Healthcare Information Security Programs: Why Web Security Matters

The healthcare industry has become an increasingly attractive target for cyber criminals. The richness of the data combined with the increasing interconnectedness of healthcare technologies makes the industry ripe for cyberattacks.

Data assets, including electronic protected health information (ePHI), are a sought-after commodity. “We have so much data that can be exploited for criminal uses,” said Lee Kim, director of Privacy and Security for HIMSS North America. “The data is very, very valuable on the cyber black market.” In fact, a recent Rand report on Markets for Cybercrime Tools and Stolen Data concluded that “the [cybercrime] black market can be more profitable than the illegal drug trade.”1

The healthcare industry has experienced frequent and aggressive cyberattacks, and as a result, the number and volume of data breaches have increased. By Federal law, the U.S. Department of Health and Human Services tracks breaches of unsecured PHI affecting 500 or more individuals. The number of reported breaches increased from 197 incidents in 2010 to 278 incidents in 2014.2

The costs of cyberattacks are manifold. Data breaches negatively impact an organization’s reputation, brand and the trust of its customers. Quantifiable costs include notifying affected individuals, follow-up credit monitoring, federal and state penalties and fees, the costs of repairing and mitigating IT infrastructure damage caused by the attacks and the potential for class action lawsuits.3,4 It’s no surprise that in a recent HIMSS Cybersecurity Survey of 297 healthcare executives, 87 percent of respondents indicated that information security has increased as a business priority over the past year.5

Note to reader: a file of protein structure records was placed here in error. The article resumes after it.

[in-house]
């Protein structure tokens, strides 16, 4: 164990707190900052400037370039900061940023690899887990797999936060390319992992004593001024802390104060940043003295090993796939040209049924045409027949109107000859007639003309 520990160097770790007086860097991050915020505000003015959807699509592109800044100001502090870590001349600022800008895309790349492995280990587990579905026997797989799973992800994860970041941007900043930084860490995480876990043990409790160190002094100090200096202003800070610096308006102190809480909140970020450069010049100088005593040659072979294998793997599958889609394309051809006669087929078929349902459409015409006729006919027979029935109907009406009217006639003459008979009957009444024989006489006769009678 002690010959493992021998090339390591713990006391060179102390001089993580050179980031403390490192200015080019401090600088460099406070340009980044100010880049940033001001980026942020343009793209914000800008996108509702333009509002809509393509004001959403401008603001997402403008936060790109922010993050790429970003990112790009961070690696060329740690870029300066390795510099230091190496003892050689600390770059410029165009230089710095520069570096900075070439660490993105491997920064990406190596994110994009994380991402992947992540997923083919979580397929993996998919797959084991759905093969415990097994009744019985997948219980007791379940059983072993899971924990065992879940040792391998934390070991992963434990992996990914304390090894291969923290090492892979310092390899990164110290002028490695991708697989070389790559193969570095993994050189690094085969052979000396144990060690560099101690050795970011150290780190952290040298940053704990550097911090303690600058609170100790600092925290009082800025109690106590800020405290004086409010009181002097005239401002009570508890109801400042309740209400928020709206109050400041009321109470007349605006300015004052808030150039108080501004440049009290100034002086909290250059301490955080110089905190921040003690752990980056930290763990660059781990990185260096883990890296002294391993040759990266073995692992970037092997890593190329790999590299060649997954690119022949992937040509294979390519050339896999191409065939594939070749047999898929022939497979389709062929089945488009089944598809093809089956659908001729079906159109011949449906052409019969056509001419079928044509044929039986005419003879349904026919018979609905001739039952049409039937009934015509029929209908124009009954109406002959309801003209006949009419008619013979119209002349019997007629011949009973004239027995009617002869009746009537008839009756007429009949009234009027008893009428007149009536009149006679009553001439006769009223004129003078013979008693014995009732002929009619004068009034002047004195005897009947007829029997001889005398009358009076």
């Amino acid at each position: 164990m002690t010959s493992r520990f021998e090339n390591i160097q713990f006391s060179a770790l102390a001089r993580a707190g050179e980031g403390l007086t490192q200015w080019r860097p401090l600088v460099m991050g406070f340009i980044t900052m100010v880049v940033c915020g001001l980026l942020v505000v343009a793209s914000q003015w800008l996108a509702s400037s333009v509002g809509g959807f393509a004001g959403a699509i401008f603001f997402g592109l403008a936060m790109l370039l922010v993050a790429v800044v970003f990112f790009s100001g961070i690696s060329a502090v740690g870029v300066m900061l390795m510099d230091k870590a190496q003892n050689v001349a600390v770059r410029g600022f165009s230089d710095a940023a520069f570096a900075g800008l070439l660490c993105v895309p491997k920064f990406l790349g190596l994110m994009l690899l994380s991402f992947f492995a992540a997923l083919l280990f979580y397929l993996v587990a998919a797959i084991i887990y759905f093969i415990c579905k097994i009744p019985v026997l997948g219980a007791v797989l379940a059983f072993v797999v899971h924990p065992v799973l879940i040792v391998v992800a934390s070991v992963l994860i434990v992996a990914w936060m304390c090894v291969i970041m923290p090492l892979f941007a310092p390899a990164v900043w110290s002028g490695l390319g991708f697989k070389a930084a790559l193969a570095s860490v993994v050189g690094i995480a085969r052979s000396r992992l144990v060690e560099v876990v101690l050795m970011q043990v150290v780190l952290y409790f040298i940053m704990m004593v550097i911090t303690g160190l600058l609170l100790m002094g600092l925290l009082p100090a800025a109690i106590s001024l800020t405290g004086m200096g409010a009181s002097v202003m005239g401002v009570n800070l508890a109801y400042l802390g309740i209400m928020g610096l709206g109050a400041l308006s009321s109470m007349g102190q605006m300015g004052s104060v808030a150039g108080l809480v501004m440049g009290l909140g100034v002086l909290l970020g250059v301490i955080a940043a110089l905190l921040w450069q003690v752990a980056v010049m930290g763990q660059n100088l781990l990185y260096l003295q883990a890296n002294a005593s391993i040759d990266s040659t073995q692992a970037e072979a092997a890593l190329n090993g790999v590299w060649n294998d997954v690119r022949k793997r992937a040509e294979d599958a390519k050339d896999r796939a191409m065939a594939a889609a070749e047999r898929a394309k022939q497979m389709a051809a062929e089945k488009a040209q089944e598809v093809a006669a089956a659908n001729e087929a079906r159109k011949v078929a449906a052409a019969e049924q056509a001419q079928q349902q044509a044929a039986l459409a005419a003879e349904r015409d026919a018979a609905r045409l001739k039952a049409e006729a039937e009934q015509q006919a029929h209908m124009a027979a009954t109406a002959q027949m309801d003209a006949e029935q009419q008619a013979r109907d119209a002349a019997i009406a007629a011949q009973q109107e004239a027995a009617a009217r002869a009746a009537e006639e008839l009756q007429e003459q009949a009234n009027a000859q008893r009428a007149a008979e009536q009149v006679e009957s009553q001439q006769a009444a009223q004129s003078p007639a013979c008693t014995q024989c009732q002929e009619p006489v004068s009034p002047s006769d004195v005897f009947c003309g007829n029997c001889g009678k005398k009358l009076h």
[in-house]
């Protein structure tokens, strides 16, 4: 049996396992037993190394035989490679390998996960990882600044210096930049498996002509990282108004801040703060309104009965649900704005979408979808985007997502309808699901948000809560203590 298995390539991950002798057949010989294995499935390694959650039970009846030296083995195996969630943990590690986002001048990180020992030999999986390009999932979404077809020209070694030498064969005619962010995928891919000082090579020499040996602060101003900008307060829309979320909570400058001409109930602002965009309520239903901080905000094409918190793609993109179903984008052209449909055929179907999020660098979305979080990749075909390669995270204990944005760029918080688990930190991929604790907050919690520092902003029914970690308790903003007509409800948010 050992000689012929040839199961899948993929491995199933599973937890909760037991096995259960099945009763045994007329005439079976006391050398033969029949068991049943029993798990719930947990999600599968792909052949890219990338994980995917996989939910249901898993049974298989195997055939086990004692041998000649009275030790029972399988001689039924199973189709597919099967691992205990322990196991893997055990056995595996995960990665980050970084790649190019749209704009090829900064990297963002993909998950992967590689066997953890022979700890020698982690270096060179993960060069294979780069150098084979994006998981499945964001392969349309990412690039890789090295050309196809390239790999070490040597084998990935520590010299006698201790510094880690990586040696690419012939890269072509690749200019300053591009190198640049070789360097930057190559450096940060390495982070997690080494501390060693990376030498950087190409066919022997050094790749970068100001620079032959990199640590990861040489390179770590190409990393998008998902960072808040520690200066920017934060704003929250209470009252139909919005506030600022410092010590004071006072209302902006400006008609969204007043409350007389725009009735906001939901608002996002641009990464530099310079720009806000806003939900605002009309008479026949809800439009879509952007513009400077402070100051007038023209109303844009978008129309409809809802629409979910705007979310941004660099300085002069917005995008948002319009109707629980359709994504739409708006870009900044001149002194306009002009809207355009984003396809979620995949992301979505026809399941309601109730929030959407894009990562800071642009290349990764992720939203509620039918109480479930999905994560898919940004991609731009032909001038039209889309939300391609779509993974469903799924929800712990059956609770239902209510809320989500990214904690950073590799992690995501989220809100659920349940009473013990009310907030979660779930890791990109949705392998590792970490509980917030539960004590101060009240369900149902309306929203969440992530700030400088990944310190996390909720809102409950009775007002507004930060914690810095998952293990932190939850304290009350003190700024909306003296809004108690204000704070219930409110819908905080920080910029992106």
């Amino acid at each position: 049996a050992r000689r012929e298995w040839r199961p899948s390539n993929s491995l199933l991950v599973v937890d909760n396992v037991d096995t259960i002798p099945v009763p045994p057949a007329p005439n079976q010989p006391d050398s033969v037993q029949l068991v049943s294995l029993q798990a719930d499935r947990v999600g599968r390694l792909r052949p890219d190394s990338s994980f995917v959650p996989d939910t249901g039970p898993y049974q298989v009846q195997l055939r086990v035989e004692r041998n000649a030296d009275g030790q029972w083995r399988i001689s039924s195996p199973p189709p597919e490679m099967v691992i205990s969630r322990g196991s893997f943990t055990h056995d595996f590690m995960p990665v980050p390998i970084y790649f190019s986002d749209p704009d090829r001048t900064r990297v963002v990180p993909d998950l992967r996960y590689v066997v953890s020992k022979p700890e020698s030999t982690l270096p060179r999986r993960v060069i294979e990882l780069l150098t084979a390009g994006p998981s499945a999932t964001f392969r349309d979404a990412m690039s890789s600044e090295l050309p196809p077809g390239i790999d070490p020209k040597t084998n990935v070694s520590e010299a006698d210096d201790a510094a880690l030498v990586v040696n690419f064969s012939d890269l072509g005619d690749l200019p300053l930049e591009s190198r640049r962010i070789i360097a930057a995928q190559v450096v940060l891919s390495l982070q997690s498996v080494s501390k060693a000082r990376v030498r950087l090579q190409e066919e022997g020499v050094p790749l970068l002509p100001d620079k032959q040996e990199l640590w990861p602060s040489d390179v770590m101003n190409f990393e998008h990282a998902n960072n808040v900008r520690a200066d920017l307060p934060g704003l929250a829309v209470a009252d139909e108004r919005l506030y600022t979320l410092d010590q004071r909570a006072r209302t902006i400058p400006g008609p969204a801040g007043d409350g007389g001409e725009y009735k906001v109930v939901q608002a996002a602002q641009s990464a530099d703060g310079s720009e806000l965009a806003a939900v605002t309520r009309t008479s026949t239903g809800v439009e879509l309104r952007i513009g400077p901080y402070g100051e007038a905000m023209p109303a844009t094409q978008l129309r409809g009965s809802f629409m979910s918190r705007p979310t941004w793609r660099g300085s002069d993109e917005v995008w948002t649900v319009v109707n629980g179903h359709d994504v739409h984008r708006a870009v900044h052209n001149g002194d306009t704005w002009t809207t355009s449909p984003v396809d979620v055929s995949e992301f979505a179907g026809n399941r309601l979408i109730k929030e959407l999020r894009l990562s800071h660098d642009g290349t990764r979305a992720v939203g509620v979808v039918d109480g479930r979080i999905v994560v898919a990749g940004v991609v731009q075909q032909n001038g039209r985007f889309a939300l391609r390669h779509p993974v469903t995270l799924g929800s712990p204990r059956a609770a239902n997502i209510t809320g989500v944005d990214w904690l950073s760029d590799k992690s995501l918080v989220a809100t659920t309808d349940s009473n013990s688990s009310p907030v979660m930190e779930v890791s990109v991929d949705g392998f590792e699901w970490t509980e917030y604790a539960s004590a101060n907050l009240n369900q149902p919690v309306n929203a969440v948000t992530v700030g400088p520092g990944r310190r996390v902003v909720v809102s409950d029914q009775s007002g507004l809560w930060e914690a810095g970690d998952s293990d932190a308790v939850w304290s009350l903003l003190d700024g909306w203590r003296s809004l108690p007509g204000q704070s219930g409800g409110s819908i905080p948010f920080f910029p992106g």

Why web security matters

Before the current emphasis on data accessibility and exchange, electronic healthcare information was often contained in an on-premise data center, tucked safely behind an appliance-based firewall. However, the new connected nature of the healthcare industry has weakened the effectiveness of traditional defense measures.

Federal incentives accelerated the adoption of digitized health records and the electronic exchange of information between healthcare providers and related entities. At the same time, technological innovations in providing patient care and collecting patient data have resulted in a proliferation of devices and applications that use the web to deliver communications and data between patients and providers.

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Federal incentives accelerated the adoption of digitized health records and the electronic exchange of information between healthcare providers and related entities. At the same time, technological innovations in providing patient care and collecting patient data have resulted in a proliferation of devices and applications that use the web to deliver communications and data between patients and providers.

The evolving cyberthreat landscape

Cybercriminals use multiple tools and strategies, and their methods of attack are constantly evolving. Web-based attack methods have become more pervasive as the healthcare industry has become more connected. Two types of attacks that have become increasingly common are Distributed Denial of Service (DDoS) attacks and web application attacks.

Distributed Denial of Service (DDoS) Attacks

In early 2014, the FBI sent out a private industry notification (PIN) to healthcare providers alerting organizations to increases in cyber intrusions and attacks.6 According to media reports, less than three weeks later, a large hospital became the target of repeated DDoS attacks that threatened to shut down the hospital network.

Sometimes DDoS attacks are carried out in tandem with web application attacks. A DDoS attack can be deployed as a diversion to distract an organization from a simultaneous web application attack designed to exfiltrate protected data. In other cases, web application attacks occur independently of DDoS attacks.

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DDoS attacks have been increasing in frequency and size across all industry sectors according to Akamai’s State of the Internet/Security report for Q2 2015.7 “It has become much easier to launch DDoS attacks,” said Renny Shen, senior product manager for Akamai. “There are a lot of DDoS attack tools on the web that anybody can download or rent and point at any website to take them down.”